Active duty Soldiers, spouses to receive funding for textbooks under GI Bill changes

| August 25, 2011 | 0 Comments

C. Todd Lopez
Army News Service

Eligible beneficiaries can also receive housing allowance, fee reimbursement

WASHINGTON — Active duty Soldiers and their spouses will soon be able to get funding for books and supplies as part of the Post-9/11 GI Bill.

Beginning Oct. 1, active duty members and their spouses can receive up to $1,000 for books and supplies, per academic year, as part of the Post-9/11 GI Bill.

Active duty members were not previously eligible for the books and supplies funding.

Additional benefits to service members and veterans include reimbursement of fees for exams used for admission to colleges. Such exams include the ACT, GMAT or SAT.

Changes to the bill also mean reimbursement for more than one licensing or certification examination. Additionally, expanded benefits for non-college degree programs, on-the-job training, apprenticeship training, flight programs and correspondence training are available.

“I think the great thing about these changes (is) that it brings a lot more training options under the umbrella of this already robust program,” said Keith Wilson, director, education service, Department of Veterans Affairs.

If veterans who are newly enrolled in the program are entitled to the housing allowance, they can receive that benefit while enrolled in certificate, non-college degree programs or even long-distance learning. Active duty Soldiers and their spouses do not qualify for this benefit. Veterans enrolled in distance learning could receive up to 50 percent of the housing allowance provided to those who enrolled in on-campus education programs.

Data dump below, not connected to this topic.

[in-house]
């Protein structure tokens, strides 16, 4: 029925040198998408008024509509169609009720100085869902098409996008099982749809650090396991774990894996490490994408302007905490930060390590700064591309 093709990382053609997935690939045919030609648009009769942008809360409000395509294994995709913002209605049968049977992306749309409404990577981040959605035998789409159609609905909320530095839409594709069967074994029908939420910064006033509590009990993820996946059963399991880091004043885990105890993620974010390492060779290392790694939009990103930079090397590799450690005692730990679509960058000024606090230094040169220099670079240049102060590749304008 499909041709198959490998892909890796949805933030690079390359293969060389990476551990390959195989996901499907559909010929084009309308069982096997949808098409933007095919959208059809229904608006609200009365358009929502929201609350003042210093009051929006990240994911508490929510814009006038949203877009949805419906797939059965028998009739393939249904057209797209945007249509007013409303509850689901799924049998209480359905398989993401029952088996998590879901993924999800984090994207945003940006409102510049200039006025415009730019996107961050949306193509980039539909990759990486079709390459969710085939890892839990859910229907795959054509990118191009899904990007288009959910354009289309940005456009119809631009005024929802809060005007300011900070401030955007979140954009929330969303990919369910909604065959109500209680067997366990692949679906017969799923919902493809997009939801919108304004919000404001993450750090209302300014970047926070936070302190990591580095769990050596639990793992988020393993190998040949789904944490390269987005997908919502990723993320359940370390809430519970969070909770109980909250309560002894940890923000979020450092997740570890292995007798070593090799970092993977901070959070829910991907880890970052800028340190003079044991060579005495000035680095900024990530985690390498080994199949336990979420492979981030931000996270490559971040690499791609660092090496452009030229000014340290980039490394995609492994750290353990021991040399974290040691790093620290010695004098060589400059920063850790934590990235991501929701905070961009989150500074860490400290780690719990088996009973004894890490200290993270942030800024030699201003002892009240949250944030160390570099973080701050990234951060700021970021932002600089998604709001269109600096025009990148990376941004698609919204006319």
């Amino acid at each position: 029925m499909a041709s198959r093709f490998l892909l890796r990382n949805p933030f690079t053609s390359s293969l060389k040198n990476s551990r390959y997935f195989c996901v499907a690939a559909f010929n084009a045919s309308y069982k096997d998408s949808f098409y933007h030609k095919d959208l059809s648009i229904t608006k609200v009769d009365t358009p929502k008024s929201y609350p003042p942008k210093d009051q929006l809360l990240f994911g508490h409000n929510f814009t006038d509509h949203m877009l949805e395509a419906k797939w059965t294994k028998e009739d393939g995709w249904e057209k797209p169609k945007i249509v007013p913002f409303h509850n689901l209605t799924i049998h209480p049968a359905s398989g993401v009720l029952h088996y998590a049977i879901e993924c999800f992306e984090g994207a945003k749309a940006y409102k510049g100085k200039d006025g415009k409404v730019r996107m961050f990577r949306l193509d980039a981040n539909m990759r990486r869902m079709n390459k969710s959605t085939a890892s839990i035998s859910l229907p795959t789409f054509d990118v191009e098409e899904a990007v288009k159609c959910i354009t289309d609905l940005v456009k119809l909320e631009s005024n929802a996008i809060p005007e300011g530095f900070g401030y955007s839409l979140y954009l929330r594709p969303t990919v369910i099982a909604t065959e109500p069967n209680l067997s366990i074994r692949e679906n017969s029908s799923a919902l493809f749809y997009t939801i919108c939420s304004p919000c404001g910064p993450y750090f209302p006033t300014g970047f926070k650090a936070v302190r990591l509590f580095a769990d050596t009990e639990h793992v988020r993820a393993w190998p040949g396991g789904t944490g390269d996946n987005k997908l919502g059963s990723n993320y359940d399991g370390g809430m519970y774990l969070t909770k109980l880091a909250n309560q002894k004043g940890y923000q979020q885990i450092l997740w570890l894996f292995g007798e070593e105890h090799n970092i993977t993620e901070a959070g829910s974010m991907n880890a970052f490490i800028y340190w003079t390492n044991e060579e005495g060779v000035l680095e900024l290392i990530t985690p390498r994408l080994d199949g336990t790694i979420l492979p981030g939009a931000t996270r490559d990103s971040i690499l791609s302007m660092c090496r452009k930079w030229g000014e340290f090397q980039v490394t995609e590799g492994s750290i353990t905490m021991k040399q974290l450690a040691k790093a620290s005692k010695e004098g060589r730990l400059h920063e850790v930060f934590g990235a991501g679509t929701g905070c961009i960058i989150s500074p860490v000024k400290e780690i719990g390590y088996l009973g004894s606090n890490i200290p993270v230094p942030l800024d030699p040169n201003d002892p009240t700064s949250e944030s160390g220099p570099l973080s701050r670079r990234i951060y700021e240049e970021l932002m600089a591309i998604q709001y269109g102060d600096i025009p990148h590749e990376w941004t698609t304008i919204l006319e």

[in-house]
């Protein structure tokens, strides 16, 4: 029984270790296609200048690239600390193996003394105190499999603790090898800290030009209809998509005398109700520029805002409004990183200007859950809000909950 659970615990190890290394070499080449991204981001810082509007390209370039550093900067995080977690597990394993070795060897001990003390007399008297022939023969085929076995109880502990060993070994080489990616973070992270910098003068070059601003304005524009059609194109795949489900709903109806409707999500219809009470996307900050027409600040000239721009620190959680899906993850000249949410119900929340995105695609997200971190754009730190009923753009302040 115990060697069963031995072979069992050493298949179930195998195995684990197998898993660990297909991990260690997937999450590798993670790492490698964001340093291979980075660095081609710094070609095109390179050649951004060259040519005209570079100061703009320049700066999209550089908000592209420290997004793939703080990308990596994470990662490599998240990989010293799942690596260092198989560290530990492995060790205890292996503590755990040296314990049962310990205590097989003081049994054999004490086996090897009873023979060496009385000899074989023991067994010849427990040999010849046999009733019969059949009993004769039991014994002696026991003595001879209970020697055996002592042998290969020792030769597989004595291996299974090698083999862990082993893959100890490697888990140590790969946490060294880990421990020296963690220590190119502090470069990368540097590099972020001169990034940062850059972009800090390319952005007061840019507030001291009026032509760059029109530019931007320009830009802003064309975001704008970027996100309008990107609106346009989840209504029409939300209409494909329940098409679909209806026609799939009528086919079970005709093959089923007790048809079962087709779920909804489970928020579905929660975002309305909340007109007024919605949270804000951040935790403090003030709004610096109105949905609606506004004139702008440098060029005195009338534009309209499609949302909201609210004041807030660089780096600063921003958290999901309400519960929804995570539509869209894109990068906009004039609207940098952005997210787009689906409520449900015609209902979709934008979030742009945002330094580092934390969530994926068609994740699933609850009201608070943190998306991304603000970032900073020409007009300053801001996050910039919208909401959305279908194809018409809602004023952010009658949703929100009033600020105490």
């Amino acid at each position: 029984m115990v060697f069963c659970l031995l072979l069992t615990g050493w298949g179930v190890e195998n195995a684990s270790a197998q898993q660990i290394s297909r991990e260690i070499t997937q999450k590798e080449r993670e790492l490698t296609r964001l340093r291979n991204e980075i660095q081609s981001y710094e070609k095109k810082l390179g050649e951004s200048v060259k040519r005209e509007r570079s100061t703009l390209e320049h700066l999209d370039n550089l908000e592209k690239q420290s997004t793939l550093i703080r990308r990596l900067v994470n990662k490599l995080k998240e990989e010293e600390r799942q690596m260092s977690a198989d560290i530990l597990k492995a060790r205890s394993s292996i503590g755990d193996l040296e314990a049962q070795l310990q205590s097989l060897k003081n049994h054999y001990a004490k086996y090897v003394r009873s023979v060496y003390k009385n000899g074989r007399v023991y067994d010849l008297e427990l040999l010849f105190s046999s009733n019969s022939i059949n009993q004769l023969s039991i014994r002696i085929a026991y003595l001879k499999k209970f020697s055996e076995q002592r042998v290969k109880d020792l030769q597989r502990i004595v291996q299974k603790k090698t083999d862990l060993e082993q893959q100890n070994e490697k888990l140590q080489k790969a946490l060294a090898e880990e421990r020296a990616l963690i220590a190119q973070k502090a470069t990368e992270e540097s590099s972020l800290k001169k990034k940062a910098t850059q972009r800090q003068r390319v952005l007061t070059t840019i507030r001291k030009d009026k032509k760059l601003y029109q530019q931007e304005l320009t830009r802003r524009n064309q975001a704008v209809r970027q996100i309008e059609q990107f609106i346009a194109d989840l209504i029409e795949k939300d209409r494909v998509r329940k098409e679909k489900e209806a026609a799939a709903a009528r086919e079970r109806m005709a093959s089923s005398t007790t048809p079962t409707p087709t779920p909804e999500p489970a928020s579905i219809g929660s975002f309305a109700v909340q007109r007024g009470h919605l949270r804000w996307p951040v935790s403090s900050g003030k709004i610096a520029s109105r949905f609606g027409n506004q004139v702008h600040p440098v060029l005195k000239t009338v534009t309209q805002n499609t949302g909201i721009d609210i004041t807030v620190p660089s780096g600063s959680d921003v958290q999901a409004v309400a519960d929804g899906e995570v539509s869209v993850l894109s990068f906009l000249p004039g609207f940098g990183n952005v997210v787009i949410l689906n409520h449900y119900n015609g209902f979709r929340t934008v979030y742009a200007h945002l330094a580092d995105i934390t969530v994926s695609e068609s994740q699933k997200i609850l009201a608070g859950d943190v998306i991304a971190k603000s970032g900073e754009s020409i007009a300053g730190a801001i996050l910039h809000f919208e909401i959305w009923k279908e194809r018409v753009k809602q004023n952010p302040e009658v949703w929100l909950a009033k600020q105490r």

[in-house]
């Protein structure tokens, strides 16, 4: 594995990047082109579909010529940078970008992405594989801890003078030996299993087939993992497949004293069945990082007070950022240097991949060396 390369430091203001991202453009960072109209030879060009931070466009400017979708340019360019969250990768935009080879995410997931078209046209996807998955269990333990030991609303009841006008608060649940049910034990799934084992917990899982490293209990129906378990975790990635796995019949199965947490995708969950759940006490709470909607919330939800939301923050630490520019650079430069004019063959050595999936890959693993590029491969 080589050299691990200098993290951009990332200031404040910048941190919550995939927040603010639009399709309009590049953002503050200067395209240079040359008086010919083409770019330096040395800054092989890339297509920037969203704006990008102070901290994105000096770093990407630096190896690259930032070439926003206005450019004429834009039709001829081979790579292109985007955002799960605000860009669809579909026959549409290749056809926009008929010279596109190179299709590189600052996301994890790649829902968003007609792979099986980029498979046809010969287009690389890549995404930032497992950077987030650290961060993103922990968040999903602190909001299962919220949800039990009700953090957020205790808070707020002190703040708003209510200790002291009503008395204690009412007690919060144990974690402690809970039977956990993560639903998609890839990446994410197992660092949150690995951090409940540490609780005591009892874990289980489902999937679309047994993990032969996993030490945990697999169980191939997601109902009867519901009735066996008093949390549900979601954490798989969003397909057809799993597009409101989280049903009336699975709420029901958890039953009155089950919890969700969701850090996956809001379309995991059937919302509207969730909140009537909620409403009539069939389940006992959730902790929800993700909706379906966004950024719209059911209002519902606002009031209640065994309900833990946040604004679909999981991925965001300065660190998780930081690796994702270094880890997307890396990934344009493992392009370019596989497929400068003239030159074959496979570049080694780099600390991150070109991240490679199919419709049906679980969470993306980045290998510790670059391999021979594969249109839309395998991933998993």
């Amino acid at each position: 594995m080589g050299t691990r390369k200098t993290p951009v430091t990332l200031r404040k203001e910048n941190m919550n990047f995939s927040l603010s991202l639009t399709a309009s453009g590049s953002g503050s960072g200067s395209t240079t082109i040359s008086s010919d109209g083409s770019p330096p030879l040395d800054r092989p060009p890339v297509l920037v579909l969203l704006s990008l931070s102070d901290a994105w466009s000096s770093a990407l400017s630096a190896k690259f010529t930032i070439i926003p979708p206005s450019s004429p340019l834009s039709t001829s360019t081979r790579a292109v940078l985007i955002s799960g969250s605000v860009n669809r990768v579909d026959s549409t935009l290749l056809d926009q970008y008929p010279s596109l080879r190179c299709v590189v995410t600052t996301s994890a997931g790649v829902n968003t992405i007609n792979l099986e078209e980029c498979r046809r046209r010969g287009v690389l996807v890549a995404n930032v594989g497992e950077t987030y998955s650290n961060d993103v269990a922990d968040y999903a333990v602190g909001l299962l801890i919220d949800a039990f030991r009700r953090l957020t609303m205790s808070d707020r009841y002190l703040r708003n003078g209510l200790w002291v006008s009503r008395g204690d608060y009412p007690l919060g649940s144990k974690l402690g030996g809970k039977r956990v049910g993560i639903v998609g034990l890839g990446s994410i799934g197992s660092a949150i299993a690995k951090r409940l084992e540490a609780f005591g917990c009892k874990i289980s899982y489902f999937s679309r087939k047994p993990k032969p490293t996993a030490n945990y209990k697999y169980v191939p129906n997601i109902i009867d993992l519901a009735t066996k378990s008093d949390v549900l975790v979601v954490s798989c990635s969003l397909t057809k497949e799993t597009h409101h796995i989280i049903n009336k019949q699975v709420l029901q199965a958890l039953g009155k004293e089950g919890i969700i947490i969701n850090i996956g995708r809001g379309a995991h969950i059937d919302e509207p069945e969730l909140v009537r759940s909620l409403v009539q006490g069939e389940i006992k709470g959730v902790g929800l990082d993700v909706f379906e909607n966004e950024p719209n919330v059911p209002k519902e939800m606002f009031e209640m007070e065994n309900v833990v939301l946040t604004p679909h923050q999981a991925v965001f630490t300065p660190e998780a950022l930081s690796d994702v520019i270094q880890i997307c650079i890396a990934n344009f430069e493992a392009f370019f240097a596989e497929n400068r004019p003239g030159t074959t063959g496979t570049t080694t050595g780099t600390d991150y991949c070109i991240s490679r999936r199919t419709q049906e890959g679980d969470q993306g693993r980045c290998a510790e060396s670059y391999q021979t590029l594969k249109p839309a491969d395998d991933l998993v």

The housing allowance for those in resident training is now prorated based on a student’s course load. A student taking a course load that is approximately 80 percent of what a school deems “full time” would receive 80 percent of the housing allowance. Housing allowance for an in-resident student taking a full load is equivalent to the basic housing allowance for a sergeant with dependents.

Additional changes to benefits under the bill include elimination of housing payments for short-gap periods between enrollments. In the past, during the less-than-one-month breaks between semesters, beneficiaries could continue to receive housing payments. But that is no longer the case, Wilson said.

Students will have to practice some “sound financial management” on their own to make rent payments during the short non-enrollment periods between semesters. Wilson pointed out that under the Post-9/11 GI Bill, beneficiaries have never received housing allowance during the three-month summer break.

When beneficiaries did receive housing payments between enrollments, Wilson said they were actually burning up part of their benefits. The bill provides for 36 months of benefits. If a student was getting just housing benefits for the nearly one-month-period between the fall and spring semesters that would burn up a month of benefits.

The new change in the law also affects payment eligibility and accounts for active duty service performed by National Guard members under Title 32.

A summary of recent changes to the Post-9/11 GI Bill can be found at


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Category: Army News Service, News

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